John Ash & Co. Boasts More Casual Atmosphere and Flexibility After Major Renovation

The lobster risotto at John Ash & Co. is delicious, the sweet seafood tumbled with creamy Italian carnaroli rice, leeks, lobster oil, and a touch of preserved lemon and Parmesan ($24 appetizer/$38 entrée). So are the short ribs, braised in sweet-sour brown sugar-balsamic glaze atop cheesy grits and roasted carrots and sunchokes ($35).

Yet one evening, I decided that a pepper Jack cheeseburger would really hit the spot. So I grabbed a seat in The Front Room Bar & Lounge at the John Ash entry, and scarfed a big, juicy BN Ranch grass-fed Angus model ($16) served with homemade zucchini pickles and a silver bucket of shoestring fries. My companion, meanwhile, went for the risotto.

That’s the flexible John Ash experience for you. You can eat in the handsome, main dining room with its vaulted wood ceiling, stone fireplace, colorful abstract paintings, and windows overlooking the gardens. Or, you can kick back in the dark wood trimmed Front Room, which also serves the full John Ash menu alongside its own options like grilled fish tacos ($14) and a pulled pork quesadilla ($14).

These days, however, there’s less difference between the two spaces. John Ash is still billed as fine dining, as it has been for the nearly four decades it’s held court at Santa Rosa’s Vintner’s Inn. Except now, the place has adopted a relaxed mood with more casual service.

It’s just one part of the evolution at Vintner’s Inn, built in 1983. Last fall, hotel owner Rhonda Carano opened a second eatery, River Vine Café, for daily breakfast and lunch. Then this fall, the 98-acre property unveiled a $17 million renovation and expansion, adding 34 new rooms and suites, and debuting Vi La Vita Spa with its own health-oriented small bites menu.

Glitches pop up here and there — the elegant eatery still presents white tablecloths, for example, but on one recent visit, mine needed ironing to release the thick fold lines. Too, a dress code posted on the Ash website requests jackets and collared shirts for gentlemen, but now, it’s not unusual to see guests wearing t-shirts and sweats, or — gasp — shorts.

The food, fortunately, remains a class act under the direction of executive chef Tom Schmidt. He’s been in this kitchen for a decade now, and has perfected his satisfying Cal-American staples. As always, local produce plays a starring role on the seasonal menus, such as autumn’s squash that’s roasted and made into a thick soup scattered with toasted pepitas and a drizzle of sweet pomegranate molasses ($10).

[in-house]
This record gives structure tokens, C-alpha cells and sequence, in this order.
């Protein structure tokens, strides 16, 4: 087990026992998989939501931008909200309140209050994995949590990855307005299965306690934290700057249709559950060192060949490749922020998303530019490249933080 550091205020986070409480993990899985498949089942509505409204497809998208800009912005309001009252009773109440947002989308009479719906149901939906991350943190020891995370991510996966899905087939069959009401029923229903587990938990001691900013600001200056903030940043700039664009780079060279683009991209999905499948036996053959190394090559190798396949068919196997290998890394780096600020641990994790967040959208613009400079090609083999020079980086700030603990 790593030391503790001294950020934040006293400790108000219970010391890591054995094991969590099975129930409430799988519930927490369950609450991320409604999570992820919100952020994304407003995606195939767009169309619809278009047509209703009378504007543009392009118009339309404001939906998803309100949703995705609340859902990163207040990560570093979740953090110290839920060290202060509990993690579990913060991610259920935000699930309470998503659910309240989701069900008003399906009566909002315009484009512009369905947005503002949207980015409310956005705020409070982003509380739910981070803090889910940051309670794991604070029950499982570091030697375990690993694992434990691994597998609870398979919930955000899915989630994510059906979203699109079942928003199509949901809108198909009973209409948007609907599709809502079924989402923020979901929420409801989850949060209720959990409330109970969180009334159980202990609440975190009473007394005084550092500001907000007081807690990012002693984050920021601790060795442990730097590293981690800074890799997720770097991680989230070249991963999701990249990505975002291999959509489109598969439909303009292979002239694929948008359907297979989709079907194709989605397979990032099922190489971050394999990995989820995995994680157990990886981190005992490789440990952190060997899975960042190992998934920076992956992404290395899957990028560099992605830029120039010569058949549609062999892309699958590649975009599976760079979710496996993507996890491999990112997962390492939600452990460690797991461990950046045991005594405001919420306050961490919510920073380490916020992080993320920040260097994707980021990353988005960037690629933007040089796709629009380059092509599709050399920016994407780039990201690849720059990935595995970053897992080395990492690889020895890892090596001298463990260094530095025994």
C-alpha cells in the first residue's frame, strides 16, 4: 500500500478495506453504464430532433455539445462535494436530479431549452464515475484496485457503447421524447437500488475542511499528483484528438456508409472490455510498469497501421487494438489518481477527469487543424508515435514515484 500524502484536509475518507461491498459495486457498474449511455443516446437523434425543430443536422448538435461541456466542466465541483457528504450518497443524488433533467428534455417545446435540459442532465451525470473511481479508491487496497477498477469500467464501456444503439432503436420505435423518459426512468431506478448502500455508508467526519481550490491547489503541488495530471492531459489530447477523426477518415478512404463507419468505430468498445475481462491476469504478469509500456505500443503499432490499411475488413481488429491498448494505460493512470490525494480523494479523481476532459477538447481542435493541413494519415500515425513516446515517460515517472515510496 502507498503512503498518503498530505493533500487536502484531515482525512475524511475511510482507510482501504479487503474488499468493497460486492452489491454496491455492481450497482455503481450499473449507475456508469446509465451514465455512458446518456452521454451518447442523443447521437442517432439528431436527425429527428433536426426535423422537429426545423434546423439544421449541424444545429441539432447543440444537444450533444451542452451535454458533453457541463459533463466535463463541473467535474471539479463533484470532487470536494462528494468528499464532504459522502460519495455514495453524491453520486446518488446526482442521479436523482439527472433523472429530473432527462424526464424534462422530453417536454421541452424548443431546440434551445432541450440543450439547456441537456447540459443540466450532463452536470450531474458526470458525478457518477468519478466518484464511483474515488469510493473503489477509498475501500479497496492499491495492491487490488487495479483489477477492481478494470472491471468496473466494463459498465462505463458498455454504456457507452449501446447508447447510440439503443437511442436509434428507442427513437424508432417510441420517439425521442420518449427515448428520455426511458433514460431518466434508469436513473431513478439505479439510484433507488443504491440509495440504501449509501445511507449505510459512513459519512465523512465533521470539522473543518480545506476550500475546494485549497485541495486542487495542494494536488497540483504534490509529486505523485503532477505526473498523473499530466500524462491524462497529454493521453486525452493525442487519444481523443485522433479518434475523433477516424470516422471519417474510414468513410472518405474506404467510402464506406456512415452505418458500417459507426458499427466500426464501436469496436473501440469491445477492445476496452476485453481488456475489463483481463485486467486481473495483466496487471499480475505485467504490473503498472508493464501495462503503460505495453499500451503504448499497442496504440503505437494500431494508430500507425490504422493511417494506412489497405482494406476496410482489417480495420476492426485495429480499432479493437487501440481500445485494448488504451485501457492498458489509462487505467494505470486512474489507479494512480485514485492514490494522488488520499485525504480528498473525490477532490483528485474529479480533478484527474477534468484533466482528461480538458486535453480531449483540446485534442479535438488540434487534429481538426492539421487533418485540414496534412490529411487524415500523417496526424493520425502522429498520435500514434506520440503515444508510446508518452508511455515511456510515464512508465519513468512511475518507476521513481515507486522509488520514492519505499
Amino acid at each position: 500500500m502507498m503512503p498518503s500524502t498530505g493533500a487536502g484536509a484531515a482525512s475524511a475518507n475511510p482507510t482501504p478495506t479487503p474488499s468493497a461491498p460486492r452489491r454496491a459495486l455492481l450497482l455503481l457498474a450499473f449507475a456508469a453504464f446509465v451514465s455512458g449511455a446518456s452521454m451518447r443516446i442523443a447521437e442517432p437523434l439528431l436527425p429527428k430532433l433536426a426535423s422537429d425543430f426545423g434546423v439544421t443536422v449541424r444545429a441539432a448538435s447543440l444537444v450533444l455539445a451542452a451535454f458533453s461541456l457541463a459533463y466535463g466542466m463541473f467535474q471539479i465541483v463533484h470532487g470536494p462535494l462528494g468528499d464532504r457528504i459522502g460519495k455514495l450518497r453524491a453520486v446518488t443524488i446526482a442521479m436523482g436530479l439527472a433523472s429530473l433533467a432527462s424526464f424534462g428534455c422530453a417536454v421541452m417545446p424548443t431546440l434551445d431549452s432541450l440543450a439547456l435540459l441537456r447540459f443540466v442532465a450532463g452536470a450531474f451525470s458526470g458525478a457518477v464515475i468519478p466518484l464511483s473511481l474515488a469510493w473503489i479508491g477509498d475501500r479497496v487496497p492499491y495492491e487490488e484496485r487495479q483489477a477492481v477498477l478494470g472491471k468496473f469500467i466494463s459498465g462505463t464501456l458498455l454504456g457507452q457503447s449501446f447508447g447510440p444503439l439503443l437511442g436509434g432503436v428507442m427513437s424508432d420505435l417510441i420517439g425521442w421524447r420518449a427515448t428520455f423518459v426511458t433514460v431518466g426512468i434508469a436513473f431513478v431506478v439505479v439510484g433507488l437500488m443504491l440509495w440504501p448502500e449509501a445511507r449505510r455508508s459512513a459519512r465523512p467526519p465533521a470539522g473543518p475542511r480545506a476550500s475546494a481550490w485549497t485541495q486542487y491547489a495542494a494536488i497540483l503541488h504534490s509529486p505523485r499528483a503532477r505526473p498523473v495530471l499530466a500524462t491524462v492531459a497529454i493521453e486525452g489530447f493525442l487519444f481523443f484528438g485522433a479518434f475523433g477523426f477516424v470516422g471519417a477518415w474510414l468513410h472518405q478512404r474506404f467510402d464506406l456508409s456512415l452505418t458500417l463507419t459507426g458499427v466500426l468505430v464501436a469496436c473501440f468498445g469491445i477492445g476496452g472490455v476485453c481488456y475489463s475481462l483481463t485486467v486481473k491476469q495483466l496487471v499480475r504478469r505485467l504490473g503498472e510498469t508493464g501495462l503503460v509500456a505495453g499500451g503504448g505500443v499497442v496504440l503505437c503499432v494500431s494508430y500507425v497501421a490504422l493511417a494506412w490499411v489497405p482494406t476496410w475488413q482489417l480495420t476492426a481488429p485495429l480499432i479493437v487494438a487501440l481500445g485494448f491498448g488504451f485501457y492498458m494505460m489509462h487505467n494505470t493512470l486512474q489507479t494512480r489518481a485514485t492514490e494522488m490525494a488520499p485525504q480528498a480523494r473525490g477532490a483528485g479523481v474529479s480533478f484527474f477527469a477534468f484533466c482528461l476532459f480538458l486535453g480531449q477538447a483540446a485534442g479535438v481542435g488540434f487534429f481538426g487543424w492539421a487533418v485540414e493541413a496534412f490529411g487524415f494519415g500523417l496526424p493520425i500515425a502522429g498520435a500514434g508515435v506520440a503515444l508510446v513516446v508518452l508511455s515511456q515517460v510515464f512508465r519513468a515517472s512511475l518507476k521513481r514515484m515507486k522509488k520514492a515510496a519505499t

Wines are still a hallmark, too. The Sonoma County-heavy list (more than 275 wineries from this region alone) features boutique finds like a 130-case production 2016 Bennett Valley Flanagan Viognier, and a 215-case production 2017 Dry Creek Valley The Larsen Projekt Grenache Rosé.

I could fill up on the fluffy, moist corn muffins slathered in butter. And it’s cliché, perhaps, but I also like to start with Hog Island Sweetwater oysters, the shellfish clean and briny on ice alongside ramekins of slightly spicy cocktail sauce and mignonette ($20 a half dozen).

This is also nirvana for foie gras lovers, or even newbies who want to explore various presentations. A trio ($27) brings the rich liver pan seared, torchon cooked, and crackly sugar topped crème brulée style for spreading on toasted brioche. The nubbins are all the better for tangy accouterments of pickled apples and quince jam, plus a sprinkle of Pop Rocks that’s a whimsical way to cut the richness.

Still, my favorite starter ($15, or $25 for an entrée) is the humble chili relleno. As odd as the messy dish feels in an upscale venue, it’s been on the menu for forever, and the only problem I have with it is that it’s hard to share with tablemates. I want the whole thing for myself, coveting the mild, fire-roasted poblano that’s crisp-battered and fried to a lacy jacket. Cut into it, and gobs of cilantro-spiced pepper jack ooze; you eat it like a TV commercial with thick strings of cheese pulling from your fork. Mexican style rice, chunky guacamole, pico de gallo, crema and more cilantro round things out.

Fish is a successful choice here, thanks to the chef’s celebration of crispy skin. That skin makes an otherwise straightforward piece of salmon stand out on its bed of lentils, whole baby carrots and artichoke hearts ($38). I requested crispy skin for my roasted Pacific white sea bass, too ($38), and the salt and texture made a difference for the mild (OK, bland) fish. Sides were particularly good, too, with al dente herb spaetzle, spiced apple braised greens and parsley emulsion.

Anyone who thinks chicken is boring, meanwhile, should give this “brick” version a go ($26). The boneless Rocky breast is flattened down as it roasts in the skillet, so again, that important skin crisps golden and meat juices intensify. The bird is then cut into hearty chunks and arranged with charred leeks, pearl onions, cremini mushrooms, nicely fatty pork belly lardons, polenta croutons and just enough red wine chicken jus for flavor without sogginess.

At dessert, longtime pastry chef Casey Stone still impresses. The current lineup speaks of fall, including a light, nicely tangy pear cranberry crisp with housemade vanilla bean gelato and spicy cinnamon caramel sauce ($11). Brioche bread pudding, on the other hand, is heavy but pleasing, doctored with apple, currant, toffee sauce and rum raisin gelato ($12).

Here’s a tip, by the way. If John Ash is a special occasion spot well known by tourists, The Front Room is a local’s treasure. Happy hour is packed all week long for bites like two fish tacos for $6 and drink discounts. And on Sundays, that cheeseburger and fries goes for just $10.

Carey Sweet is a Sebastopol-based food and restaurant writer. Read her restaurant reviews every other week in Sonoma Life. Contact her at